The Changing Face of Washington Syrah

Oak usage is more judicious and proper locations for the grape have been identified, resulting in high-quality Syrah of many styles. But problems remain.
Red Willow Vineyard / Facebook

If you go back 15 years, Syrah from Washington State was somewhat dismal. First planted in 1986 at Red Willow Vineyard in the Yakima Valley, Syrah had become the state’s No. 3 planted red grape variety behind Cabernet Sauvignon and Merlot.

Sure, quality bottles existed at the time, but many of the state’s young winemakers seemed to misunderstand Syrah. They produced it in a style similar to Cabernet Sauvignon, with generous amounts of new oak that obliterated the variety’s subtleties.

Fast-forward to the present day, and much has changed. Oak usage has become considerably more judicious. Proper locations have been identified. Washington is now awash in high-quality Syrah made in many different styles. Problems, however, still exist.

Washington's Game-Changing Winemakers

Many of the state’s Syrahs cost north of $40, a high barrier to entry. Many are also made in such low production numbers that national distribution isn’t even a consideration. This makes it difficult for consumers nationwide to recognize the strength of Washington Syrah, consistently the state’s top-rated variety in Wine Enthusiast tastings.

An intriguing new partnership between Chateau Ste. Michelle and two Rhône stars aims to change the calculus for Washington Syrah. If successful, it could alter how Syrah is grown and produced in the state as well as the variety’s national presence.

“We’ve obviously been very impressed with Washington Syrah for quite some time,” says Michel Gassier, of Michel Gassier Wines, based in the Rhône. “I knew Ste. Michelle had projects with the Antinoris and Dr. Loosen. I asked them if they might want to collaborate on something.”

“Using stems is a little bit like using parsley in cooking. It brings out freshness. It also brings an aromatic complexity, and as a result, you can pull back on the oak and still have a complex flavor profile”—Michel Gassier

The result is Tenet Wines, which teams up Gassier, Chateau Ste. Michelle and famed Rhône enology consultant Philippe Cambie. Tenet made its inaugural Washington Syrah, called The Pundit, in 2013 (rated 91 points), along with a Costières de Nîmes Syrah named “Le Fervent” (which Ste. Michelle Wine Estates will distribute) and a Columbia Valley “Tenet” Grenache-Syrah-Mourvèdre blend.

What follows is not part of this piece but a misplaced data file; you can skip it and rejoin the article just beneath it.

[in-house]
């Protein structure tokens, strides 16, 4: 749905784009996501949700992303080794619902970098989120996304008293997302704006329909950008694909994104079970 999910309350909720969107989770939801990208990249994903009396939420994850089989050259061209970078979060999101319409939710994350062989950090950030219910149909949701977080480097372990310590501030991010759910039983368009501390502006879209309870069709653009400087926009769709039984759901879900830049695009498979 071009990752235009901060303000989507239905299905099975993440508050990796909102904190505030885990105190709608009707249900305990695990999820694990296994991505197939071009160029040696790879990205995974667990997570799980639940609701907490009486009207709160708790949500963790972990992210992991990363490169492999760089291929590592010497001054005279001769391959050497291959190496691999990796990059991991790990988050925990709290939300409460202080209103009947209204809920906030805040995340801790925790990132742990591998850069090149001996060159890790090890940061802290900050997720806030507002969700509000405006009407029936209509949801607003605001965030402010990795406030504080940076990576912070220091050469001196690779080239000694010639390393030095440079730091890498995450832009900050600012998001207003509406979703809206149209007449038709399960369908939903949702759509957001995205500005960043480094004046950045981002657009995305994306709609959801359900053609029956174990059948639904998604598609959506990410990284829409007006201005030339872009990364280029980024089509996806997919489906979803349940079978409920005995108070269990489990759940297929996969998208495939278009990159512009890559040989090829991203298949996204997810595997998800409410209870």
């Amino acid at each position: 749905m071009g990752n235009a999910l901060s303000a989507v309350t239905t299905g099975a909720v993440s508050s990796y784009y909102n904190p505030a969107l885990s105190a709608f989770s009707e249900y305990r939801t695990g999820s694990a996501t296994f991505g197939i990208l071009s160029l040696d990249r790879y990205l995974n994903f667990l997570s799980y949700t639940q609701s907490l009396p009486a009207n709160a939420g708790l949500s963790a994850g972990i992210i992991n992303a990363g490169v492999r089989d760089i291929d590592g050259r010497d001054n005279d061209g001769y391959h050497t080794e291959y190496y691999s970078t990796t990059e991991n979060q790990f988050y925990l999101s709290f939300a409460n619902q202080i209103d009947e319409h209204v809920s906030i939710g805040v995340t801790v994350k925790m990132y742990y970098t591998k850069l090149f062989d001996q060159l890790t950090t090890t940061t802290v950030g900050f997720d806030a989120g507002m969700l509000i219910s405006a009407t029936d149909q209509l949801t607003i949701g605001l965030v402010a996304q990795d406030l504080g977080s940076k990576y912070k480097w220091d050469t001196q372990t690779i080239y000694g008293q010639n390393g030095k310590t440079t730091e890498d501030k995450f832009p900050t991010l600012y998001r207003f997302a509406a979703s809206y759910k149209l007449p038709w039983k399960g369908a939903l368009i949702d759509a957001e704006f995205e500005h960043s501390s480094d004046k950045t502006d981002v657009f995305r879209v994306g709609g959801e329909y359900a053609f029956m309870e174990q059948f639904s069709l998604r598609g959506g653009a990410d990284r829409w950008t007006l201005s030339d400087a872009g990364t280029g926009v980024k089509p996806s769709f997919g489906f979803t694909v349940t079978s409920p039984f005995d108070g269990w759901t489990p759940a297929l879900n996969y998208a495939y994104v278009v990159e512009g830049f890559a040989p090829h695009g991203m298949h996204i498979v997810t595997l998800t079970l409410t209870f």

“I love the elegance, balance and the strong sense of place Washington Syrah has,” says Gassier.

The goal of the project is to focus on that sense of place.

“We are looking for the true terroir of Washington State Syrah,” he says. “The end-product is to retain hedonistic style, but to try to have a distinctive aromatic profile that would be Washington state’s signature—blood orange, iron and basalt.”

Blood Orange, Iron and Basalt
Blood orange, iron and basalt / Getty

Much of the focus has been to employ techniques that Gassier and Cambie feel will accentuate these attributes. The adjustments began in the vineyard, where crop load was brought down to increase concentration. They’ve also left more canopy on the vines to provide shading. Irrigation techniques have also been adjusted.

“There’s a common strategy in the vineyards in the U.S. to stress the vines after fruit set to try and promote tiny berries,” says Gassier. “Sometimes, it can be detrimental to the canopy size. So we recommended going easier on the water restriction so we do get a full canopy. This also helps stretch out the growing season to gain full phenolic ripeness.”

In the winery, part of the focus has been on grape-stem inclusion during fermentation.

“Using stems is a little bit like using parsley in cooking,” says Gassier. “It brings out freshness. It also brings an aromatic complexity, and as a result, you can pull back on the oak and still have a complex flavor profile. And by pulling back on the oak, you get a sense of place that’s revealed.”

They have also used extended maceration, increasing the amount of time fermenting juice is in contact with skins.

“Shorter maceration maximizes the fruit pop,” Gassier says. “Extended maceration gets more structure from the fruit, so you don’t need as much from the oak.”

With a retail price of $25, The Pundit Syrah plays in a different market than the majority of Washington’s current offerings. Ste. Michelle also has the production to distribute nationally, with 10,000 cases made annually. That should raise Washington Syrah’s profile, especially if the project continues to produce high-quality wines .

“We want The Pundit to be a [measuring stick] for Rhône varieties in Washington,” says Gassier.

So, 10 or 15 years from now, when consumers think of Washington wine, will high-quality Syrah be top of mind? If Tenet Wines is successful, it just may be.

Published on October 5, 2016
Topics: Editor Speak
About the Author
Sean P. Sullivan
Contributing Editor

Reviews wines from Washington and Idaho

In addition to his work at Wine Enthusiast, Sean P. Sullivan is the founder of Washington Wine Report, a site dedicated to the wines and wineries of the Pacific Northwest that has twice been named ‘Best Single Subject Wine Blog’ by the Wine Blog Awards. Sullivan has authored over 100 print articles on Northwest wine. He resides in Seattle, Washington.

Email: ssullivan@wineenthusiast.net.



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